Taiwan Mobile has agreed to acquire one of the country’s leading pay-television operators from Carlyle Group, the US private equity fund, in a $1bn cash and stock deal.

The takeover of Kbro, which is subject to regulatory approval, will create Taiwan’s largest provider of phone, web and TV “convergence” services.

It also comes as the island’s TV viewers rapidly switch to digital services, which offer higher margins for operators.

Carlyle will receive cash of just NT$440m ($12m) and 589m shares, or a 15.5 per cent stake in Taiwan Mobile, the country’s second-largest phone carrier. The buyer will also assume about $800m of Kbro’s debt.

The US fund stressed on Wednesday its long-term commitment to its stake in Taiwan Mobile, where it will become the second largest shareholder after the country’s Tsai family. “We are looking forward to making Taiwan Mobile a bigger, better company,” said Gregory M Zeluck, a Carlyle managing director.

Taiwan Mobile’s cable-TV unit is its fastest growing division but boasts a market share of only 6 per cent, which will rise to 32 per cent after the takeover. The combined cable-TV business will have 1.6m customers, making it the country’s largest provider.

Analysts said the deal would give Taiwan Mobile economies of scale and throw down the gauntlet to rival providers, one of which is owned by MBK Partners, a Korean-based private equity fund, and another by Australia’s Macquarie Media Group.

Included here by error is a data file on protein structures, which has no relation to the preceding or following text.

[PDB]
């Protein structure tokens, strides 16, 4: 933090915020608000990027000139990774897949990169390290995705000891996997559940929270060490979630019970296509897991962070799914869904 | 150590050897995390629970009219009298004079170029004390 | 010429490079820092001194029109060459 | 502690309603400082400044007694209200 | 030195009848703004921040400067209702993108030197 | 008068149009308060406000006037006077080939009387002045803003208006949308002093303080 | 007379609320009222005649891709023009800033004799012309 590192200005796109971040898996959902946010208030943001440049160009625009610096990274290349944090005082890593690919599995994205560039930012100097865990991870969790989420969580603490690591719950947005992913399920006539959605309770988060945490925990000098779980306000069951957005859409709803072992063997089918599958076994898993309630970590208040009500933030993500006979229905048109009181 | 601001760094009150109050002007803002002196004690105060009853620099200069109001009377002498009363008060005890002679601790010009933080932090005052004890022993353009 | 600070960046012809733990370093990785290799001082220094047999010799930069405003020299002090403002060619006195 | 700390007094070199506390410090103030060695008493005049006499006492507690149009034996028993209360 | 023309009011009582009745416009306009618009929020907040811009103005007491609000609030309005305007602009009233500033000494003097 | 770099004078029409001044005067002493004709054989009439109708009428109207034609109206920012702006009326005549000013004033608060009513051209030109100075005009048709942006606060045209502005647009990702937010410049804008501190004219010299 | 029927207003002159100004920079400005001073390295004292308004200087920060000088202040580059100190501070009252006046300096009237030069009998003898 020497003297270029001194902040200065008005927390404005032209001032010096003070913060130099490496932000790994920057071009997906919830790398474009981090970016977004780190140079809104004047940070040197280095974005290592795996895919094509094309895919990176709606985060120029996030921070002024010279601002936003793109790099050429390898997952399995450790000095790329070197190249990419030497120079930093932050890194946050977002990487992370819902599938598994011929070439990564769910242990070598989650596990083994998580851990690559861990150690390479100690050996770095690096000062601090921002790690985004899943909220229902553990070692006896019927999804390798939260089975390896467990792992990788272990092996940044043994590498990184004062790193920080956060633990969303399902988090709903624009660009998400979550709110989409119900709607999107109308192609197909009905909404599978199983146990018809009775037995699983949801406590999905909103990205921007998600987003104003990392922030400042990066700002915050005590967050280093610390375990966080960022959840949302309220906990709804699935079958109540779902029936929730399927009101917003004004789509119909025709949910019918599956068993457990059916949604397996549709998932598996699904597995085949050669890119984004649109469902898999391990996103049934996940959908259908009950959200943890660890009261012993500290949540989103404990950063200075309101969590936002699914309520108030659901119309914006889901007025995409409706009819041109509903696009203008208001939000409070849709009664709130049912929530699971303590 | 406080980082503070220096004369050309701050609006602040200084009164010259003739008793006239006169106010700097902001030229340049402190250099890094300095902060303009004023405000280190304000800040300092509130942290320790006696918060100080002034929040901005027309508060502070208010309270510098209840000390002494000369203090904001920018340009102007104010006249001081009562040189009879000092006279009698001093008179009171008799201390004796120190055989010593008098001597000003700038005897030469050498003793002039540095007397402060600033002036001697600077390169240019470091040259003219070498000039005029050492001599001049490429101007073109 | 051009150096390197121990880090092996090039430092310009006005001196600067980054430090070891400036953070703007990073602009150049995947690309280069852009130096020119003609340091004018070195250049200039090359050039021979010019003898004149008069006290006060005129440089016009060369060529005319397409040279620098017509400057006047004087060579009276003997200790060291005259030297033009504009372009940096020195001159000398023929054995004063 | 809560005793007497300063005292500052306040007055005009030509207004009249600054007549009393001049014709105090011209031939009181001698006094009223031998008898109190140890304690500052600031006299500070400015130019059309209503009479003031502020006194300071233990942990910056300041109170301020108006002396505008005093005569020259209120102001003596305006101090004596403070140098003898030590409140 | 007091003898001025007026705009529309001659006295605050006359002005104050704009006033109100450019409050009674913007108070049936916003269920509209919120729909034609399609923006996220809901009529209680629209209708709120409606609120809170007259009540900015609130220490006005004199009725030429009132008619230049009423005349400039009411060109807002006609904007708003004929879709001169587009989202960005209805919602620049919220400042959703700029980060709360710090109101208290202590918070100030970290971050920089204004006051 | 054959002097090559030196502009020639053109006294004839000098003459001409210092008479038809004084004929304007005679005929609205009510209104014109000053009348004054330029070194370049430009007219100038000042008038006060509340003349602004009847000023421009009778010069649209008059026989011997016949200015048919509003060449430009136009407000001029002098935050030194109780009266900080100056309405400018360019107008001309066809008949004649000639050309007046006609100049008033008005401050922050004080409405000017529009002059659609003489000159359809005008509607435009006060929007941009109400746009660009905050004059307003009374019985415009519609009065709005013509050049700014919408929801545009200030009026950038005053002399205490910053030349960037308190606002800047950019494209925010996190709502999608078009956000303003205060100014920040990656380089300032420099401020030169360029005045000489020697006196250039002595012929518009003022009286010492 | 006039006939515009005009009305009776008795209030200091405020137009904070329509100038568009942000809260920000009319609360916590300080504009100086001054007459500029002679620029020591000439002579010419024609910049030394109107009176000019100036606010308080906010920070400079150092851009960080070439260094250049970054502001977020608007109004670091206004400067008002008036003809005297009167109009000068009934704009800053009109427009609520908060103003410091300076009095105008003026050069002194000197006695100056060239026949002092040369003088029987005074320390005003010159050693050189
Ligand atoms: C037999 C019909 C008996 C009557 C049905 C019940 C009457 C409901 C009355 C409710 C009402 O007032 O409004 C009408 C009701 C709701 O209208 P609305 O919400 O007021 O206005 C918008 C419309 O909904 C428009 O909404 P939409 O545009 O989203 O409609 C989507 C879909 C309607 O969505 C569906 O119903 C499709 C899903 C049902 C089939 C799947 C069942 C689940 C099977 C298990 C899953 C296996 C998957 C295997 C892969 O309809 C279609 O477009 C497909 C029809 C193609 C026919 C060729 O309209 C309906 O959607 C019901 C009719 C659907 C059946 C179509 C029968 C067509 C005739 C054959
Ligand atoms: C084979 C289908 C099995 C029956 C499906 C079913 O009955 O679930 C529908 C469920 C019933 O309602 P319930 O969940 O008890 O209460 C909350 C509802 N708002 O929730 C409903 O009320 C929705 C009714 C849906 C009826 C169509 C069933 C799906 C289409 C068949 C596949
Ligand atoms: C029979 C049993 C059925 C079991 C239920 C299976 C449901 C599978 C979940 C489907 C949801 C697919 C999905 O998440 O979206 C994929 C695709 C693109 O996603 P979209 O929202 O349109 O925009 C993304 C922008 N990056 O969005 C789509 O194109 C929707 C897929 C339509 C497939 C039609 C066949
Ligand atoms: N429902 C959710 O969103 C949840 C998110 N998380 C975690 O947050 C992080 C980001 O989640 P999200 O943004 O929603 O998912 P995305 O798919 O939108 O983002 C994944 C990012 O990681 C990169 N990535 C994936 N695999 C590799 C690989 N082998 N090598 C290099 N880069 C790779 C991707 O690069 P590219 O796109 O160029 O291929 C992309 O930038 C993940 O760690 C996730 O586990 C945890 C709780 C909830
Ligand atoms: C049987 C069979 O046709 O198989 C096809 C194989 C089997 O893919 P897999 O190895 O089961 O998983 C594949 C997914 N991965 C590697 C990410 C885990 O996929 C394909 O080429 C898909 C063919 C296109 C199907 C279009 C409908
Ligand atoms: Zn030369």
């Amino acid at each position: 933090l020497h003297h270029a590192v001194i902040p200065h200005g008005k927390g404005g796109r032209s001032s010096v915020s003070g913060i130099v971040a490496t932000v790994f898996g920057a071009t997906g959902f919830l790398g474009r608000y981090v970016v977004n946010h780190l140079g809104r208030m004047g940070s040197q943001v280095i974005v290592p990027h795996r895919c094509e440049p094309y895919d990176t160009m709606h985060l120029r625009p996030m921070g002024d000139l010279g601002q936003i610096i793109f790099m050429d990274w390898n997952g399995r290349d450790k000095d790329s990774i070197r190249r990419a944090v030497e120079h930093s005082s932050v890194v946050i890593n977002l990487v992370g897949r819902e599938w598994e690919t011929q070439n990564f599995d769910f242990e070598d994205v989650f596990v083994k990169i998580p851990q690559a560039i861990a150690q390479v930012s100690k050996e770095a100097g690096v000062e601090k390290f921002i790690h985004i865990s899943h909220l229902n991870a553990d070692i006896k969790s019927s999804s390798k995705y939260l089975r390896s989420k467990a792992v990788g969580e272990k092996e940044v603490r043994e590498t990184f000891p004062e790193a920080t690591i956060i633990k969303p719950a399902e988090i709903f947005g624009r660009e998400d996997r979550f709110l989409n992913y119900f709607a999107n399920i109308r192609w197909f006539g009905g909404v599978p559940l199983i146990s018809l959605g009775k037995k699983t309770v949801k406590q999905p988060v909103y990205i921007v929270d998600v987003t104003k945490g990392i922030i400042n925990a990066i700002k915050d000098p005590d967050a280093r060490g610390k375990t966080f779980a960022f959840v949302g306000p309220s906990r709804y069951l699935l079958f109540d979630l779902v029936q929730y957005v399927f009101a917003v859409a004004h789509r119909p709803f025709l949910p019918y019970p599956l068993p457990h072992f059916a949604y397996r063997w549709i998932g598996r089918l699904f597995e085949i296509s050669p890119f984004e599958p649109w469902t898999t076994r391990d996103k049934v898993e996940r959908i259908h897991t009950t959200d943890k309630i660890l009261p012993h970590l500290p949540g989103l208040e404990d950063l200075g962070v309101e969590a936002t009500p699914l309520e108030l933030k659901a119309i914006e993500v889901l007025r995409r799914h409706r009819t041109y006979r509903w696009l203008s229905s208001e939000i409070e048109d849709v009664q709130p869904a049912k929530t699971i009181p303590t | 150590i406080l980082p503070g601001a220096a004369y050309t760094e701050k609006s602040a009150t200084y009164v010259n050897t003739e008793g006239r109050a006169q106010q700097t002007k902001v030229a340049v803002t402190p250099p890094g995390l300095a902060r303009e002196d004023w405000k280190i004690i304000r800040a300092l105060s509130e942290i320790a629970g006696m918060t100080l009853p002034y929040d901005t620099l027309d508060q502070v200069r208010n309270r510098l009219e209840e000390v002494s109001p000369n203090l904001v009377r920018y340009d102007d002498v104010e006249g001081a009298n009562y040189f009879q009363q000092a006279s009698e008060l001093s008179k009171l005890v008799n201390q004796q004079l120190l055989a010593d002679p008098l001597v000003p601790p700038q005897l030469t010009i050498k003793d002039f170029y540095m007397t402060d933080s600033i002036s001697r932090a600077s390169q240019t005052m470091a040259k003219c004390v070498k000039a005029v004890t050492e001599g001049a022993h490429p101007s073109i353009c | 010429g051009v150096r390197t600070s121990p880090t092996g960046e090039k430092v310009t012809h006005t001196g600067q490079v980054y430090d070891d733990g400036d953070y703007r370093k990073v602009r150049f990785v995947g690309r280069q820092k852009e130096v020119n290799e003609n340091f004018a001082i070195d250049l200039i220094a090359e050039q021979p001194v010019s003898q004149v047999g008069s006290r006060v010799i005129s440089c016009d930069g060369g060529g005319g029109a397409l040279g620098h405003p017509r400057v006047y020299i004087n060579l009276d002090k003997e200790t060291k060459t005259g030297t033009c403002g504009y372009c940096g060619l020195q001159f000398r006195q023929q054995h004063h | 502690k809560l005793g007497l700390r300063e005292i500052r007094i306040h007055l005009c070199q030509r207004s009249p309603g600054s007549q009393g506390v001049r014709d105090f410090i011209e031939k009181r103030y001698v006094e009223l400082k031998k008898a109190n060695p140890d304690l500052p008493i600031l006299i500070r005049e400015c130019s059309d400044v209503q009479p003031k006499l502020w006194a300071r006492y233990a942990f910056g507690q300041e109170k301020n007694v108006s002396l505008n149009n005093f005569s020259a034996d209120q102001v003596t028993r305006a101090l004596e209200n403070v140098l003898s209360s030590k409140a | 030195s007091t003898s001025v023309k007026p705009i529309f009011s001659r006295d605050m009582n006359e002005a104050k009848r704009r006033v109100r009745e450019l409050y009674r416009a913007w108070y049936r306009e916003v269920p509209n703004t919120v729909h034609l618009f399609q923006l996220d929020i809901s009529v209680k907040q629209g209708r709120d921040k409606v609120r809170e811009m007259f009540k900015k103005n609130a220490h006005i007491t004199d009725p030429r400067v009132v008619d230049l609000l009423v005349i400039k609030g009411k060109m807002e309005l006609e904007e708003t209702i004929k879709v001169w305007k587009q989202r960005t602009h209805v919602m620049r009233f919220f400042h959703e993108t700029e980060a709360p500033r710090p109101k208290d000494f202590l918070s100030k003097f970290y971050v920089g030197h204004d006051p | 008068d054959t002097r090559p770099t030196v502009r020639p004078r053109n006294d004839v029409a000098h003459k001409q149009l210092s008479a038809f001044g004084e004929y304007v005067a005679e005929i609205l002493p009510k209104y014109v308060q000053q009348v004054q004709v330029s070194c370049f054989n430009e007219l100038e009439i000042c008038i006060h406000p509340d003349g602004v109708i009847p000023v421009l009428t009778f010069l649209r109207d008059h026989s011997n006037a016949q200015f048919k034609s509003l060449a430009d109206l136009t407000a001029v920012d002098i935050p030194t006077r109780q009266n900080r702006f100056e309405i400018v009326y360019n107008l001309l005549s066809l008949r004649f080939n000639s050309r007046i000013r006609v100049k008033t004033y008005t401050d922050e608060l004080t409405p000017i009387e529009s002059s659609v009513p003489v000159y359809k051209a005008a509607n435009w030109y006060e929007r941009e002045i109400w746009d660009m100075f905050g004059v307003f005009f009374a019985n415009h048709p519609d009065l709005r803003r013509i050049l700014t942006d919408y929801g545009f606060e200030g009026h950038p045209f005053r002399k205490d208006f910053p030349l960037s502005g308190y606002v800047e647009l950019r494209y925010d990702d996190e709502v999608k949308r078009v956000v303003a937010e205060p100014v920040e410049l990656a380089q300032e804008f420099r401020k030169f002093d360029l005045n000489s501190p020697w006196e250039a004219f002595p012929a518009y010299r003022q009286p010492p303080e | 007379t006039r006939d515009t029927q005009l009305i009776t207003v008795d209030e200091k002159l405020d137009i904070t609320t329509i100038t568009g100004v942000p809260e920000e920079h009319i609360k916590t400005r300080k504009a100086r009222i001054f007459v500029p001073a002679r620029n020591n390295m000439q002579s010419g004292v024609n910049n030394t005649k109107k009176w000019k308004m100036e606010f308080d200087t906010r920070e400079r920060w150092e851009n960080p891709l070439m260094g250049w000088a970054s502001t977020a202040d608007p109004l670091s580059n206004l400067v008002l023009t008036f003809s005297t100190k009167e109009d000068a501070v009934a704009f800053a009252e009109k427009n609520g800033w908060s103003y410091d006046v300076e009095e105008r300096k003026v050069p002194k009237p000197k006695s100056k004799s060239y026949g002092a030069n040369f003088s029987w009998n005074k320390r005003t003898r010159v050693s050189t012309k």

Jason Wang, managing director of Cypress River Advisors in Taipei, said: “Taiwan is a great market. There’s a large middle class. It’s a perfect market for both content and advertising.”

The transaction is based on a mutually agreed price of NT$55 per share of Taiwan Mobile stock.

Taiwan Mobile shares closed up 1 per cent at NT$52.50. The stock’s 8 per cent advance this year trails the 62 per cent rise in the Taiwan exchange’s benchmark index.

The company said the deal would complement its traditional strength in wireless services, bolster its growth momentum and increase revenue from non-voice services.

Harvey Chang, president, said the most significant aspect of the deal was the direct access gained to around 1.1m Kbro subscribers in urban areas. “That will provide us with a very substantial platform to provide the convergence services.”

Carlyle was advised by JPMorgan.

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